Final Third

As the final third begins, the profile is musty and charred wood. At a quarter inch in, the char has increased a bit. At a half inch in, the charred wood is up front with the mustiness slightly behind. The retrohale is musty and charred wood. At an inch and a quarter, the char has increased some more, bringing a slight bitterness to the profile. The cigar wraps up with musty and charred wood with a slight bitterness and some mintiness as the cigar has warmed up. The strength in this third bumped up to slightly above medium.

Final Third

The final third shows a little bit of transitioning from the second third and I am getting some more peppery spice with the cigar. The stone fruit, licorice, earth and chocolate cake are still present, but the peppery spice is pronounced and leading the way. Like before, the cigar is medium-full in body and strength, the flavors are full.

Final Third

Lingering dry cedar settles into the front and middle of the profile. Creamy cedar still defines the retrohale, with lingering earth on the post draw. Toasted earth takes over the profile once the cigar has settled, and becomes quite bitter and harsh.

Burn

The cigar went out within the first inch and required a re-light. It smoked well until the second half of the middle third when it struggled to stay lit and required three re-lights. The ash held on in one inch increments.

Burn

In terms of burn, the cigar smoked very well from start to finish. It was not razor sharp, but it was very close and presented no problems throughout.

Burn

It started out with an even burn, ash holding on well up to 2 inches. The cigar went out at the halfway point necessitating a re-light. The cigar also went out in the last third requiring another re-light.

Draw

The draw was perfect with just the right amount of resistance that I prefer.

Overall

The cigar began with charred wood and cinnamon and then some mustiness joined in fairly soon and changed the cinnamon to baking spice. The mustiness quickly gained a mushroom note that lasted into the second third. The baking spice left and the profile was primarily the musty and charred wood and the char built through the final third. The burn was a big issue and I’m sure the re-lights didn’t help the flavor experience. The Foundation Tabernacle CT Havana Seed #142 Lancero had a nice first third, but by the second third became fairly average and maintained that level the rest of the way. Having reviewed the Corona version previously, I felt that vitola had the better showing. I’d be interested in smoking this again to see if a better burn could keep the level of the first third longer.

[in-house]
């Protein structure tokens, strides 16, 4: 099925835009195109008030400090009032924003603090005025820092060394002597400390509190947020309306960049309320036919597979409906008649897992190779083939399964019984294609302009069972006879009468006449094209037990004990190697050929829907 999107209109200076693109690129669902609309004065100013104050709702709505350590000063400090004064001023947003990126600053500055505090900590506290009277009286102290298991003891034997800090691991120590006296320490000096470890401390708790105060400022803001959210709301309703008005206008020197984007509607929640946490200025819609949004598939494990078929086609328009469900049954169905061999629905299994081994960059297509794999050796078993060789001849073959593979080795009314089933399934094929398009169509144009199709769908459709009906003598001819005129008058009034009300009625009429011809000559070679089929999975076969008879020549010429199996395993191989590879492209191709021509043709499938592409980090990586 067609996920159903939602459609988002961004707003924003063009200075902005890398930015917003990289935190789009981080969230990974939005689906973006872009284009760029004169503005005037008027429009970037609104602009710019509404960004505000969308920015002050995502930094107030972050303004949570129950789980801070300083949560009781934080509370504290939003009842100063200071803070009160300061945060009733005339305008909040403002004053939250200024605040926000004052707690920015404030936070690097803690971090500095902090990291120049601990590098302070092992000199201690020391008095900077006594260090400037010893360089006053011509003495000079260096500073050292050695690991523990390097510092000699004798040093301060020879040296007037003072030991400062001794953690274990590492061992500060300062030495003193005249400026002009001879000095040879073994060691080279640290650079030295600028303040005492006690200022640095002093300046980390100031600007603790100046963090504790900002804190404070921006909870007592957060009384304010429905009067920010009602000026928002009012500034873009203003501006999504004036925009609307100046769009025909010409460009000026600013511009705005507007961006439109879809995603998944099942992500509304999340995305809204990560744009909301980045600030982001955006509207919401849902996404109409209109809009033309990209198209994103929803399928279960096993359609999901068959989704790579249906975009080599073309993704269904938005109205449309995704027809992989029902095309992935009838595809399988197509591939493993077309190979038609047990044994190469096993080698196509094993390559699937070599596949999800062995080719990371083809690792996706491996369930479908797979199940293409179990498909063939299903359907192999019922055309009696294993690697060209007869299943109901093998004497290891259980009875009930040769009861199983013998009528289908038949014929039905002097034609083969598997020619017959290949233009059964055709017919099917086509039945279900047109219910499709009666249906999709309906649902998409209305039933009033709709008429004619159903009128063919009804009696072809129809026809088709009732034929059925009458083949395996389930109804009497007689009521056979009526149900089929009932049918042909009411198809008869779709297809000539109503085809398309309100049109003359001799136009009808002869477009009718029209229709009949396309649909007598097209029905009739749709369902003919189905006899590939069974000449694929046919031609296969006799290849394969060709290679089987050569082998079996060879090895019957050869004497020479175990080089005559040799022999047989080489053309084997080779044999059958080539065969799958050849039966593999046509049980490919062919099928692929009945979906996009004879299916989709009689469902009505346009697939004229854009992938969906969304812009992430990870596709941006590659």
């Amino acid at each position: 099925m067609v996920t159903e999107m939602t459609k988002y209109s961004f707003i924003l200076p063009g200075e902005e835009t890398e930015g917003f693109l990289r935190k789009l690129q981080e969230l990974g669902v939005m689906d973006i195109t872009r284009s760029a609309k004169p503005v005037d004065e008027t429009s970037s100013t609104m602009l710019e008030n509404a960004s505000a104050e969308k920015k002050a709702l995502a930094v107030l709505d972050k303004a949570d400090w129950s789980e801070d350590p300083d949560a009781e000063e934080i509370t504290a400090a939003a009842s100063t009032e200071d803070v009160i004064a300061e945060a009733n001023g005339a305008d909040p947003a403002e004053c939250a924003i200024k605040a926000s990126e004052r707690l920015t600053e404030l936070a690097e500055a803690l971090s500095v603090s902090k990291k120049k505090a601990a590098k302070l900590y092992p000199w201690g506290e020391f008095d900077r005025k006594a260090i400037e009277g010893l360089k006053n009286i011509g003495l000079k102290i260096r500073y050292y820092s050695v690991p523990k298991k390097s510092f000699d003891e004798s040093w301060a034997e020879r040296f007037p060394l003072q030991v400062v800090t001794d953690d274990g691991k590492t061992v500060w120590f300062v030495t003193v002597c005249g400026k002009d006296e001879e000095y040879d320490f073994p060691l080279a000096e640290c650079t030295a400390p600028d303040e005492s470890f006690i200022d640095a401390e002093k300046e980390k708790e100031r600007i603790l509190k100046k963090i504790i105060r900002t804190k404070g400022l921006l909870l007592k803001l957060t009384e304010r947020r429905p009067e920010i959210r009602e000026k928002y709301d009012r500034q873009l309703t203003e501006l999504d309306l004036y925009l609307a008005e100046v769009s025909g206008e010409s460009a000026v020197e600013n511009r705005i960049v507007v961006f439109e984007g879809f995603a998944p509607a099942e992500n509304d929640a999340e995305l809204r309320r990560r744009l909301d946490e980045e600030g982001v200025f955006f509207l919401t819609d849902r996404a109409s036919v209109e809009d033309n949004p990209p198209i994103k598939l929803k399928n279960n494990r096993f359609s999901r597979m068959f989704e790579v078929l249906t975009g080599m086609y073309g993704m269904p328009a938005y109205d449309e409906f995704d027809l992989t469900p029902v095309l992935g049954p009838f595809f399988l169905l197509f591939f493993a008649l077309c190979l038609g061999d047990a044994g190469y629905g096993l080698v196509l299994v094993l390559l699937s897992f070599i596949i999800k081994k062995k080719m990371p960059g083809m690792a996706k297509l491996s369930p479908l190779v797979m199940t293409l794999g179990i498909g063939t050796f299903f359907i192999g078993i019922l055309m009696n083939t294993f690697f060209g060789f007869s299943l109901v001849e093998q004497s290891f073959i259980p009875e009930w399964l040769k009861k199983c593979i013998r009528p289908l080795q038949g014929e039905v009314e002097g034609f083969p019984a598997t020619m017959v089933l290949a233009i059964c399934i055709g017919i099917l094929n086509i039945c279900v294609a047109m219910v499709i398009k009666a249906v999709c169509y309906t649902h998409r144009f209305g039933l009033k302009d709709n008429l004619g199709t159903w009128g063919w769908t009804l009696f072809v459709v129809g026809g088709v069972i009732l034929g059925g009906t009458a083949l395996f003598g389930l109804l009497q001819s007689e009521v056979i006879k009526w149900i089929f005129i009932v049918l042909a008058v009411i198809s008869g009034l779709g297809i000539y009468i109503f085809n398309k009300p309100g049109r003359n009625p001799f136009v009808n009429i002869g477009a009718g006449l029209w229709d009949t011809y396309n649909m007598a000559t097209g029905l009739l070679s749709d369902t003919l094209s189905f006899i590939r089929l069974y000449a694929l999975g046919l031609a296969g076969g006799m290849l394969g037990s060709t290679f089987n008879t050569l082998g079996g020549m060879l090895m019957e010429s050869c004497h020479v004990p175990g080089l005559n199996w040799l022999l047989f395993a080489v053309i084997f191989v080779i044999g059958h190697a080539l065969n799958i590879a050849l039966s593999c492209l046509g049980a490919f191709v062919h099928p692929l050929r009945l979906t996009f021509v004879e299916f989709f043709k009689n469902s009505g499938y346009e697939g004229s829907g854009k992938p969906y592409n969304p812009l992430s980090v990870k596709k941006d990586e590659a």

Draw

Draw was simply fantastic from beginning to end. Great level of resistance.

Overall

You could say that what Nick has done with the Tabernacle brand has been a carryover from his years at Drew Estate with Liga Priva No. 9 and T52. It’s a legit argument. But, even with that argument you cannot deny that he has taken the brand to a higher and superior level. I challenge anyone to say that the Liga offerings are better than the Tabernacle offerings. They are constructed wonderfully from cigar to cigar, consistent from cigar to cigar and much more flavorful. The tobacco he is using appears to be superior and the new blends are better. The Foundation Tabernacle CT Havana Seed #142 Lancero is complex from start to finish and while there may not be a lot of transitioning, what is delivered has tons of depth. The Tabernacle CT Havana Seed #142 line in general is great, but it smokes wonderfully in the Lancero format.

Draw

The draw was resistant, roughly 2 to 2-1/2 notches. As the cigar progressed, the draw opened to 1-1/2 to 2 notches of resistance, so I averaged the score between the two.

Overall

The Foundation Tabernacle CT Havana Seed #142 Lancero started out with a significant amount of flavor complexity. In the first third, you had bread, baking spices, pepper, earth, creaminess, cedar and cocoa, all combining to provide an enjoyable flavor experience. Unfortunately, the cigar went down in complexity with each third, and by the last third was unbalanced and harsh to the palate. Overall, the first third was my favorite with the entire experience being average. Total smoking time was 1 hour and 50 minutes.

Aaron
Seth
John
GoodPre
Light
GoodPre
Light
Good
GoodFirst
Third
Very GoodFirst
Third
Good
AverageSecond ThirdGoodSecond ThirdAverage
AverageFinal
Third
GoodFinal
Third
Subpar
SubparBurnVery GoodBurnAverage
AmazingDrawAmazingDrawVery Good
AverageOverallVery GoodOverallAverage

Aaron Loomis

SCORE

5.70

Cost/Point

$2.24

Scoring System

Seth Geise

SCORE

7.78

Cost/Point

$1.64

Scoring System

John McTavish

SCORE

5.30

Cost/Point

$2.41

Scoring System

Team Cigar Review: Foundation Tabernacle CT Havana Seed #142 Lancero
Seth GeiseTeam Cigar Review: Foundation Tabernacle CT Havana Seed #142 Lancero